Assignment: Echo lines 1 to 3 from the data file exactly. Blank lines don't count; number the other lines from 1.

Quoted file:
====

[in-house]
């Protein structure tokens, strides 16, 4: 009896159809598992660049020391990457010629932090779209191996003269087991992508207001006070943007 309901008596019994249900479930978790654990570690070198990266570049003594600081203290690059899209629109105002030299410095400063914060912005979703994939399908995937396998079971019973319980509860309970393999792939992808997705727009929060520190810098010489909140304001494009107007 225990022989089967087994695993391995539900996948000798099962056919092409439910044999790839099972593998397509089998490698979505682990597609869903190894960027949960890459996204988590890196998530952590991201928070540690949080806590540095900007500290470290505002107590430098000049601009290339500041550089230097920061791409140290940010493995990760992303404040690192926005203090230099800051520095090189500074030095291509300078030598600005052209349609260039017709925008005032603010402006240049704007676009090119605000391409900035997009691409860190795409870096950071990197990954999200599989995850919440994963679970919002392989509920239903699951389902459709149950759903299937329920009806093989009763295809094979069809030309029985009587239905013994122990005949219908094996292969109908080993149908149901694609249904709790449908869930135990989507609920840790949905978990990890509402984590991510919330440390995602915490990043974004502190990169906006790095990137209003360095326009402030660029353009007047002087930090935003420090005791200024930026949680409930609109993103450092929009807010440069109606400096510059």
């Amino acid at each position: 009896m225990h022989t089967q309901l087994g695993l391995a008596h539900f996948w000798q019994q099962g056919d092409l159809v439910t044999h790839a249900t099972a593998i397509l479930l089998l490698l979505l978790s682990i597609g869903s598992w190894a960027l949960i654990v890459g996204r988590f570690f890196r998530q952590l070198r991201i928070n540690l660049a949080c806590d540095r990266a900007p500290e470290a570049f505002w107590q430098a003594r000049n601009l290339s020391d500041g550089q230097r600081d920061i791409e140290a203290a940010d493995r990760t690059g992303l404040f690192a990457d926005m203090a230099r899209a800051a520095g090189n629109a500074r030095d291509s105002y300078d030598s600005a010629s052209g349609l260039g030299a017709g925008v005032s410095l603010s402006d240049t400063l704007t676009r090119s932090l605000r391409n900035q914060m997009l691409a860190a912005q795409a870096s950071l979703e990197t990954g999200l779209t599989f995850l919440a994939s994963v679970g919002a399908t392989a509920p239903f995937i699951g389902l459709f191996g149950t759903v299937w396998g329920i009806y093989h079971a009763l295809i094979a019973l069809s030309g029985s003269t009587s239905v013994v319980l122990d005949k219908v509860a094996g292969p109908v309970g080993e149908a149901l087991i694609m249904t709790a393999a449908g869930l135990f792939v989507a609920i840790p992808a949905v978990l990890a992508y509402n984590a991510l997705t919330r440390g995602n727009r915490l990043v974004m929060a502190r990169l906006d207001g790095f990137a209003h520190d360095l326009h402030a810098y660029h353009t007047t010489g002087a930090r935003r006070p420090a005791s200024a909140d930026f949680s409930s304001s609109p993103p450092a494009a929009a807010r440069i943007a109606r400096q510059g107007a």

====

[in-house]
């Protein structure tokens, strides 16, 4: 009896159809598992660049020391990457010629932090779209191996003269087991992508207001006070943007 309901008596019994249900479930978790654990570690070198990266570049003594600081203290690059899209629109105002030299410095400063914060912005979703994939399908995937396998079971019973319980509860309970393999792939992808997705727009929060520190810098010489909140304001494009107007 225990022989089967087994695993391995539900996948000798099962056919092409439910044999790839099972593998397509089998490698979505682990597609869903190894960027949960890459996204988590890196998530952590991201928070540690949080806590540095900007500290470290505002107590430098000049601009290339500041550089230097920061791409140290940010493995990760992303404040690192926005203090230099800051520095090189500074030095291509300078030598600005052209349609260039017709925008005032603010402006240049704007676009090119605000391409900035997009691409860190795409870096950071990197990954999200599989995850919440994963679970919002392989509920239903699951389902459709149950759903299937329920009806093989009763295809094979069809030309029985009587239905013994122990005949219908094996292969109908080993149908149901694609249904709790449908869930135990989507609920840790949905978990990890509402984590991510919330440390995602915490990043974004502190990169906006790095990137209003360095326009402030660029353009007047002087930090935003420090005791200024930026949680409930609109993103450092929009807010440069109606400096510059």
């Amino acid at each position: 009896m225990h022989t089967q309901l087994g695993l391995a008596h539900f996948w000798q019994q099962g056919d092409l159809v439910t044999h790839a249900t099972a593998i397509l479930l089998l490698l979505l978790s682990i597609g869903s598992w190894a960027l949960i654990v890459g996204r988590f570690f890196r998530q952590l070198r991201i928070n540690l660049a949080c806590d540095r990266a900007p500290e470290a570049f505002w107590q430098a003594r000049n601009l290339s020391d500041g550089q230097r600081d920061i791409e140290a203290a940010d493995r990760t690059g992303l404040f690192a990457d926005m203090a230099r899209a800051a520095g090189n629109a500074r030095d291509s105002y300078d030598s600005a010629s052209g349609l260039g030299a017709g925008v005032s410095l603010s402006d240049t400063l704007t676009r090119s932090l605000r391409n900035q914060m997009l691409a860190a912005q795409a870096s950071l979703e990197t990954g999200l779209t599989f995850l919440a994939s994963v679970g919002a399908t392989a509920p239903f995937i699951g389902l459709f191996g149950t759903v299937w396998g329920i009806y093989h079971a009763l295809i094979a019973l069809s030309g029985s003269t009587s239905v013994v319980l122990d005949k219908v509860a094996g292969p109908v309970g080993e149908a149901l087991i694609m249904t709790a393999a449908g869930l135990f792939v989507a609920i840790p992808a949905v978990l990890a992508y509402n984590a991510l997705t919330r440390g995602n727009r915490l990043v974004m929060a502190r990169l906006d207001g790095f990137a209003h520190d360095l326009h402030a810098y660029h353009t007047t010489g002087a930090r935003r006070p420090a005791s200024a909140d930026f949680s409930s304001s609109p993103p450092a494009a929009a807010r440069i943007a109606r400096q510059g107007a």